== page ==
15. Interesting, RRA. I had always thought Ricky Nelson was originally a singer. I didn’t know he started out acting. I really like his song in RIO BRAVO so I’ll have to check out his other stuff. Good call.

    The Giggler – Thanks for the heads-up. I’d not heard of THE BLACKOUT before but I plan on checking it out now.

  16. “Juliette (Lewis) & The Licks” are a surprisingly good band. Not sure if I would praise their show that much, but it’s clearly to see and hear that it’s not a cute vanity project for her and she really takes it serious.

  17. Jake – Really? I’m surprised.

    He was the oldest kid of that “Ozzie & Harriet”, you know one of those bullshit 1950s family sitcoms promoting unrealistic conservative values*. A teen idol, he got into rock music which was raging out the gate, and well his handlers wanting to turn a quick buck.

    Started out with covers of standards in a Pat Boone vein, but then he actually got serious with the shit and started writing his own stuff. Respected enough he’s the Rock Hall of Fame. Which I don’t know if that’s necessarily a honor or not, but there you go.

    Oh and he did RIO BRAVO too.

    *=Or to make a point, look at poor Nelson. He was an adulterer, had several illegitimate kids on the side, was a poor parent, had drug problems (was using coke when he was killed in that plane crash), and other not so kind things.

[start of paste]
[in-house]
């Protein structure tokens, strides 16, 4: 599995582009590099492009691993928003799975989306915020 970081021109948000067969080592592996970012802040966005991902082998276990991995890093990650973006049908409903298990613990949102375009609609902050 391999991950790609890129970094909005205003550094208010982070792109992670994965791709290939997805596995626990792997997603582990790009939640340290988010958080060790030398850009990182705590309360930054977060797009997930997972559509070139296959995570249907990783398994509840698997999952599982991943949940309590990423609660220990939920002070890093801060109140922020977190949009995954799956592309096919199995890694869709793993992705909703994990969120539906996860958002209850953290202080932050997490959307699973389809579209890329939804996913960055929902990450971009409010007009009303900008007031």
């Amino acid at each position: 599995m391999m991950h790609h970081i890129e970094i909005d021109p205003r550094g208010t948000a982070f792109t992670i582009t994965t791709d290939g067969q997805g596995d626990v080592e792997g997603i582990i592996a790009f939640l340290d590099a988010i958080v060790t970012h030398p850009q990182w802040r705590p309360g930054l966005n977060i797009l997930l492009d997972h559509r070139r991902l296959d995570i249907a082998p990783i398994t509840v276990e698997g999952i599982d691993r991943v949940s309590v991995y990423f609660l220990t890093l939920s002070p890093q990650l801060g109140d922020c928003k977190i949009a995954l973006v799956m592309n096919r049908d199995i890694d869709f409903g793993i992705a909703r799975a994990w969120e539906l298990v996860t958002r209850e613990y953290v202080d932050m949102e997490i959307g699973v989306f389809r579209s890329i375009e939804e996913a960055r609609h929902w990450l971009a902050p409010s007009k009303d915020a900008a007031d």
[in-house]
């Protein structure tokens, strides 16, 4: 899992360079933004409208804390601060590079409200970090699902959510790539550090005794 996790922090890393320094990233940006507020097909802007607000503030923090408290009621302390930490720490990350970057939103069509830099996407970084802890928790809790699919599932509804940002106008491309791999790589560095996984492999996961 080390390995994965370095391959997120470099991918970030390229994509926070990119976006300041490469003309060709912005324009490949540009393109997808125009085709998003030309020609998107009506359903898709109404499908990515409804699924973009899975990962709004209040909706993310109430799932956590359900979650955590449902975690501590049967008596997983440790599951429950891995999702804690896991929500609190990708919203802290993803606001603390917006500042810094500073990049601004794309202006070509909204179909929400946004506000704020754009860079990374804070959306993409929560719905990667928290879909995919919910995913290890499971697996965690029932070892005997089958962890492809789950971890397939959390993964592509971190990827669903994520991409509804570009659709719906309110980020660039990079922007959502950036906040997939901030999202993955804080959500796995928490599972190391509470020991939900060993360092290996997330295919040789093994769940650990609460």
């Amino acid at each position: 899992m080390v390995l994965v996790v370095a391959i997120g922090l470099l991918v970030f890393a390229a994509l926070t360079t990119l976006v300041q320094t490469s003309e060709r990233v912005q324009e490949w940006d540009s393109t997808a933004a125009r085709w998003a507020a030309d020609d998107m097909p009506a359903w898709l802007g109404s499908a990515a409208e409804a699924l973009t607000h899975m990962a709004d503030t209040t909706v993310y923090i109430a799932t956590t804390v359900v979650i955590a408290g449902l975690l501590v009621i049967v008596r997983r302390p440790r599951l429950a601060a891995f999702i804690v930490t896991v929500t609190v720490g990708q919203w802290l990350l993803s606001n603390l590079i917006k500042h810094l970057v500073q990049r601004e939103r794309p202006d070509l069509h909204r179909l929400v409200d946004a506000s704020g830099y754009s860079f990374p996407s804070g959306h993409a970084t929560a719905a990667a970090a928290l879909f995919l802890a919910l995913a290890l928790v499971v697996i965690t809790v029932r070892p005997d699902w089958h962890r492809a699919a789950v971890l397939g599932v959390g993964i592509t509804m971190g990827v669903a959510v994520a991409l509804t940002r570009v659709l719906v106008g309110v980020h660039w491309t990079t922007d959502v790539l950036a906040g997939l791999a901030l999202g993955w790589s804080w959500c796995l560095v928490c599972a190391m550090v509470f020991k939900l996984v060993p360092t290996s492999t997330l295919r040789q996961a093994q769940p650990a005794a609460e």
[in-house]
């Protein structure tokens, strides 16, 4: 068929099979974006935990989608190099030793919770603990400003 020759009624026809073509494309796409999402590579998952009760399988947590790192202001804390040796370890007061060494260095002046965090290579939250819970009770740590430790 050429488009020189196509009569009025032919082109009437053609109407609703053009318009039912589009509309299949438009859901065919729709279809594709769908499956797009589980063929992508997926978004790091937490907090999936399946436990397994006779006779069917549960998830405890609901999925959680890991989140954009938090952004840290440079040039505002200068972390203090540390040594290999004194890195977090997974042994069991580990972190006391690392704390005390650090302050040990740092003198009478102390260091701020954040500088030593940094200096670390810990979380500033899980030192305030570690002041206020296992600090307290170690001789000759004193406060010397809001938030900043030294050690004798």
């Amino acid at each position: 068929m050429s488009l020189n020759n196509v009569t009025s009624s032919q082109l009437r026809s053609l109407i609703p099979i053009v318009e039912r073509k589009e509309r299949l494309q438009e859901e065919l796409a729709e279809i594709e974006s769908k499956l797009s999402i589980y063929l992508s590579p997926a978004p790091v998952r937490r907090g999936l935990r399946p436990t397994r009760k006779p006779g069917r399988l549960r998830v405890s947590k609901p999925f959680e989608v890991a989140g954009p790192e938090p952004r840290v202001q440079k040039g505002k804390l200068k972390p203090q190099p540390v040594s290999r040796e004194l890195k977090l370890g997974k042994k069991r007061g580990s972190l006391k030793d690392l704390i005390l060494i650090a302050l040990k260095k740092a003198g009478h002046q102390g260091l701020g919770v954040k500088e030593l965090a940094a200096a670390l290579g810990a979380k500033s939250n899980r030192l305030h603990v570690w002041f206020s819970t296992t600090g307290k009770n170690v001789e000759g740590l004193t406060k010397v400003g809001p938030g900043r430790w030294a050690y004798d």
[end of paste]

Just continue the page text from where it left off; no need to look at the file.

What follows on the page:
18. Joaquin Phoenix has the karaoke bug pretty bad too. Or he’s making a documentary with Casey Afflec, I really can’t tell which.

    Vern have you ever reviewed the Whole 9/10 yards movies? They have some Bruce.

    And is this new book just old Bruce movie reviews from the site or all new shit?

  19. I’m reminded of an SNL Skit too which was a spoof commercial for an album called “Now That’s What Actors Call Singing” with the Bacon Brothers, Kevin Spacey singing “Celebration” and James Gandolfini leading a boy band.

  20. I don’t know if Robert Rodriguez counts but Chingon is really good in my opinion. John Carpenter makes some damned fine music as well. DVDAs songs are always awesome from America Fuck Yeah to every song form Cannibal: The Musical. Also, I believe Paul Thomas Anderson wrote Feel My Heat from Boogie Nights although he didn’t perform it. Perhaps director musicians shouldn’t count.

    For the record (and I might get beat up for this) I love that Don Johnson song Heartbeat but I also dig sappy 80’s songs such as that, Waiting For A Star To Fall, We Don’t Have To Take Our Clothes Off, and any other lame song you might hear on Delilah or Casey Kasem’s American Top 40.